Jabotinsky in Full

Despite his many paradoxes, it is possible to fit the Zionist leader’s positions into a single, comprehensive worldview. In fact, to read him faithfully, it’s necessary.

Universal History Archive/Universal Images Group via Getty Images.

Universal History Archive/Universal Images Group via Getty Images.

Last Word
Aug. 30 2021
About the author

Avi Shilon, a historian and political scientist, is the author of Menachem Begin: A Life (2012), Ben-Gurion: His Later Years in the Political Wilderness (2016), and, most recently, The Left Wing’s Sorrow: Yossi Beilin and the Decline of the Peace Camp (Hebrew, 2017). He teaches at NYU’s Tel Aviv campus and Ben-Gurion University, and contributes op-ed pieces to Haaretz.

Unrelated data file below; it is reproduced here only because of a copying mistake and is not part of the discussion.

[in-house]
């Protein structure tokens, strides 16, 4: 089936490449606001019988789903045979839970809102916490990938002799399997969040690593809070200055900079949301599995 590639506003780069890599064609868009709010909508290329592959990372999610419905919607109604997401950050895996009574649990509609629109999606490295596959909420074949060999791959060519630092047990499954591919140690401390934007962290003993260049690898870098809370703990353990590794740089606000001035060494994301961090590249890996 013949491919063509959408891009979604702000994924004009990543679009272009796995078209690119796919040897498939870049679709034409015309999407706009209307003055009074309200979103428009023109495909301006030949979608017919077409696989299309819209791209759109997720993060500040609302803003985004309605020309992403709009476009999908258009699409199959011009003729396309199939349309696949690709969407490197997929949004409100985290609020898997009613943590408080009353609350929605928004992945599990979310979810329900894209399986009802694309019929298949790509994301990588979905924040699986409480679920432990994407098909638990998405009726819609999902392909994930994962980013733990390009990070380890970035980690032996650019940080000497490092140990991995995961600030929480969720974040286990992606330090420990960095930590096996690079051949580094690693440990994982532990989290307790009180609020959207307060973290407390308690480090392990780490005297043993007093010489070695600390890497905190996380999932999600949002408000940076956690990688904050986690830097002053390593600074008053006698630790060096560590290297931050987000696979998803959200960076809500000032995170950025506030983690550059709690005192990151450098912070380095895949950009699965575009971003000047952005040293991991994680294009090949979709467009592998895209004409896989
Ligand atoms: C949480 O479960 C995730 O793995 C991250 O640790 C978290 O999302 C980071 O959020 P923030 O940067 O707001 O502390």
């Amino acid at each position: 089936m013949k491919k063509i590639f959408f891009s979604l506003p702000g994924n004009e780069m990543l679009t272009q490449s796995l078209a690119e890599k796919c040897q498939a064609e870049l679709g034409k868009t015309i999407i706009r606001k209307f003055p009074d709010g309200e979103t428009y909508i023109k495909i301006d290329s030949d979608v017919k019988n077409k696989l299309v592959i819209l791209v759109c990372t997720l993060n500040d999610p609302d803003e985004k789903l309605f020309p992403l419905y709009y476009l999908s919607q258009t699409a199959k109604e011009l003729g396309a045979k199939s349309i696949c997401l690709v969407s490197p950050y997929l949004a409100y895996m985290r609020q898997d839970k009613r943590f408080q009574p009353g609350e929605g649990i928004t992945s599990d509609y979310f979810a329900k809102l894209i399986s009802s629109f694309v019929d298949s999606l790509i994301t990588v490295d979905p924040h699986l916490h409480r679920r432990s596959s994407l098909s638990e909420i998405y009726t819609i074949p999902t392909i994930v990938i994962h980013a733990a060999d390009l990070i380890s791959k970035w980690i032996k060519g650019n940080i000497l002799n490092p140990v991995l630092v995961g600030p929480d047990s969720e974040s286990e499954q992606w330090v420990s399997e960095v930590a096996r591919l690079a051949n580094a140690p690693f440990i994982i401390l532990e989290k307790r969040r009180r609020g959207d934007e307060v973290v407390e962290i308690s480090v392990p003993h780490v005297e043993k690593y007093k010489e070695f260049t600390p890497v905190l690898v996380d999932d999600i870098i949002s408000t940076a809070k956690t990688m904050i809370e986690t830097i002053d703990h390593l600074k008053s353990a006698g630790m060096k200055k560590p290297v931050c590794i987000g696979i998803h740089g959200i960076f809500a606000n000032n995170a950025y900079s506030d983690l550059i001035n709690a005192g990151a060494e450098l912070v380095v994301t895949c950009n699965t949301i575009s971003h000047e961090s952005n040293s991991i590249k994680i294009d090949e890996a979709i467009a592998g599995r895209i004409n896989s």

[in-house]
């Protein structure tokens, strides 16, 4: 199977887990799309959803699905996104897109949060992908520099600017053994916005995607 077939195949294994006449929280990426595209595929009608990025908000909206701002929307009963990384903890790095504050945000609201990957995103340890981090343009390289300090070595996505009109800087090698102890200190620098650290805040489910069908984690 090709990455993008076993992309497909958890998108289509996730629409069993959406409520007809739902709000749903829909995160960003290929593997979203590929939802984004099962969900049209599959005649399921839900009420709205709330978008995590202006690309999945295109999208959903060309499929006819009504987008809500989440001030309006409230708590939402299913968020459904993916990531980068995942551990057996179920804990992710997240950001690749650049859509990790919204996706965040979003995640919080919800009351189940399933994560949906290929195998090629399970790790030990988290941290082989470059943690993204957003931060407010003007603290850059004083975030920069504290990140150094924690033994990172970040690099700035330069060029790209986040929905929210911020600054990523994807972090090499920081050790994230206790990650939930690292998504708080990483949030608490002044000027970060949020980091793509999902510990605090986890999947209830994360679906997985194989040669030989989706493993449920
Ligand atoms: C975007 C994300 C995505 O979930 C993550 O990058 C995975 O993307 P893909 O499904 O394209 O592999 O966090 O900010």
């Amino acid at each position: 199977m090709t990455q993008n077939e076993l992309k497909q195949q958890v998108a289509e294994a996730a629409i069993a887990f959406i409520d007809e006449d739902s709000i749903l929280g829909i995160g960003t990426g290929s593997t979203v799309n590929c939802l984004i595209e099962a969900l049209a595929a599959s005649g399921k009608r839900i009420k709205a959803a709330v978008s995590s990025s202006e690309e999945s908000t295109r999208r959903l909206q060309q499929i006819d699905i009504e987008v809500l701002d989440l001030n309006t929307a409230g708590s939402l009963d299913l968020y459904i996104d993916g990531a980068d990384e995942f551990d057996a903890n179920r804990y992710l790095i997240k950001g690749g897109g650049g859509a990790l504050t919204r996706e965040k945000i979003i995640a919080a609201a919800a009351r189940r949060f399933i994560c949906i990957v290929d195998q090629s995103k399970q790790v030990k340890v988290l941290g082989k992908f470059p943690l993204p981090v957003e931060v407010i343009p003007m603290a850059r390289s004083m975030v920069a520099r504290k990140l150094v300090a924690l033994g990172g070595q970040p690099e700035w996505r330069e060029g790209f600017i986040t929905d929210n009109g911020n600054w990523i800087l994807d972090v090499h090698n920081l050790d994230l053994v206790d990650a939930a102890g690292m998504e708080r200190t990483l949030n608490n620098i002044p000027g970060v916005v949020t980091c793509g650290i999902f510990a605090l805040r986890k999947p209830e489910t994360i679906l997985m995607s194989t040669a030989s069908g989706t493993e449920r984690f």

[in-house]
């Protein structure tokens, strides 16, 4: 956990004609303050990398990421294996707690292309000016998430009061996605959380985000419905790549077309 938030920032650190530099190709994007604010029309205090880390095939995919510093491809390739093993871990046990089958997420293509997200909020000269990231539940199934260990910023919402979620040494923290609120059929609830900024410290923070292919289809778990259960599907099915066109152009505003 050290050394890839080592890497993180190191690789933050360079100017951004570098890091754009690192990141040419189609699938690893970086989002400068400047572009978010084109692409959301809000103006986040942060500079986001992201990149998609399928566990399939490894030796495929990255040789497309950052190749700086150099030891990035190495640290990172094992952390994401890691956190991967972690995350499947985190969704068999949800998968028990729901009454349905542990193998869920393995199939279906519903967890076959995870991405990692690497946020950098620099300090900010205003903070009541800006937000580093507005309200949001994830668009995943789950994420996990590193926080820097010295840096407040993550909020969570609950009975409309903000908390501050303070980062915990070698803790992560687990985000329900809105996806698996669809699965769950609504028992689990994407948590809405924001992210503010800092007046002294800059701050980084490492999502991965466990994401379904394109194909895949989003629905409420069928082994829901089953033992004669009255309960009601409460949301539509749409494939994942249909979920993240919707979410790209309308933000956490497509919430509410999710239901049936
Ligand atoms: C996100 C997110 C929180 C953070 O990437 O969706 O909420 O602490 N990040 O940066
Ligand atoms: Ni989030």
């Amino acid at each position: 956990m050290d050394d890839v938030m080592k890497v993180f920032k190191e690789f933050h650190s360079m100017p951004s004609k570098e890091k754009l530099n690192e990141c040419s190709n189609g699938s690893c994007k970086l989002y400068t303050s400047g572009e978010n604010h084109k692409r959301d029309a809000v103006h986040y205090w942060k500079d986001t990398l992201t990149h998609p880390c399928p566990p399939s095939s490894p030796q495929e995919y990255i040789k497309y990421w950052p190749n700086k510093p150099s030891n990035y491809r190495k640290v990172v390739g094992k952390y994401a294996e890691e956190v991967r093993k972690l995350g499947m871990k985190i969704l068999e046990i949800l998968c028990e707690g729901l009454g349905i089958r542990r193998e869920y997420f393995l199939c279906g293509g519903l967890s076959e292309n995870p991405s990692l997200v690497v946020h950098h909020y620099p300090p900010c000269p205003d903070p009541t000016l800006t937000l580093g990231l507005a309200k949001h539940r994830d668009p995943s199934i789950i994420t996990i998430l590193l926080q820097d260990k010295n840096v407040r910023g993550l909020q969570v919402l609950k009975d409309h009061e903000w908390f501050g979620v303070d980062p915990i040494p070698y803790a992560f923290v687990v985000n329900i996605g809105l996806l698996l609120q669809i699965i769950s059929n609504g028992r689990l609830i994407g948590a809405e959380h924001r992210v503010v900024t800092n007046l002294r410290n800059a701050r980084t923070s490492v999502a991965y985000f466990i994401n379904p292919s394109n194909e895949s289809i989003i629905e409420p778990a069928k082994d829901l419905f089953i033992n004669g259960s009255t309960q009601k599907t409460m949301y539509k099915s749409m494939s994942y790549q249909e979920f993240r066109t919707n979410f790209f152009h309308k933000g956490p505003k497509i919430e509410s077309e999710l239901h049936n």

I am grateful to Hillel Halkin, Martin Kramer, and Rick Richman for their thoughtful and enlightening responses. That Ze’ev Jabotinsky is able to provoke such vibrant discussion more than 80 years after his death is testimony to the complexity and richness of his thought. I will try here to address my respondents both together and separately.

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More about: Israel & Zionism, Jabotinsky